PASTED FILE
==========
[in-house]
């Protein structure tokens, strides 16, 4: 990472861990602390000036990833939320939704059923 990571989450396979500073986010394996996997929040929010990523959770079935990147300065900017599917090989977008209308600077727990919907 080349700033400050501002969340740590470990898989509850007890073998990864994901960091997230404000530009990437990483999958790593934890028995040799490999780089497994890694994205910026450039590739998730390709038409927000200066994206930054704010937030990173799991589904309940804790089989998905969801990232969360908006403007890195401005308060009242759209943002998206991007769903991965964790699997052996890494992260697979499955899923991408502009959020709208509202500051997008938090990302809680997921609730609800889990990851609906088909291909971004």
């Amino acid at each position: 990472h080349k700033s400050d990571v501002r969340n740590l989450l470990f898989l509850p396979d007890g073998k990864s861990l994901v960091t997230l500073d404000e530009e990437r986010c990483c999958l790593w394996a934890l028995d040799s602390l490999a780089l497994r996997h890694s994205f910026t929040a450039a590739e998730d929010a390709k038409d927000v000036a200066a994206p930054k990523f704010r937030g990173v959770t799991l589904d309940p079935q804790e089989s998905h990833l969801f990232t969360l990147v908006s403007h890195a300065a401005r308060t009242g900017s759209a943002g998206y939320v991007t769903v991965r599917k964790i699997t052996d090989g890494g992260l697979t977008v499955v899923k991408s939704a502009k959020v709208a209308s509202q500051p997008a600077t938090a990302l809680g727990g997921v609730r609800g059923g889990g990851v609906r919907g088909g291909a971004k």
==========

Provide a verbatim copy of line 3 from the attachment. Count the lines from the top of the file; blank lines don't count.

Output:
């Amino acid at each position: 990472h080349k700033s400050d990571v501002r969340n740590l989450l470990f898989l509850p396979d007890g073998k990864s861990l994901v960091t997230l500073d404000e530009e990437r986010c990483c999958l790593w394996a934890l028995d040799s602390l490999a780089l497994r996997h890694s994205f910026t929040a450039a590739e998730d929010a390709k038409d927000v000036a200066a994206p930054k990523f704010r937030g990173v959770t799991l589904d309940p079935q804790e089989s998905h990833l969801f990232t969360l990147v908006s403007h890195a300065a401005r308060t009242g900017s759209a943002g998206y939320v991007t769903v991965r599917k964790i699997t052996d090989g890494g992260l697979t977008v499955v899923k991408s939704a502009k959020v709208a209308s509202q500051p997008a600077t938090a990302l809680g727990g997921v609730r609800g059923g889990g990851v609906r919907g088909g291909a971004k």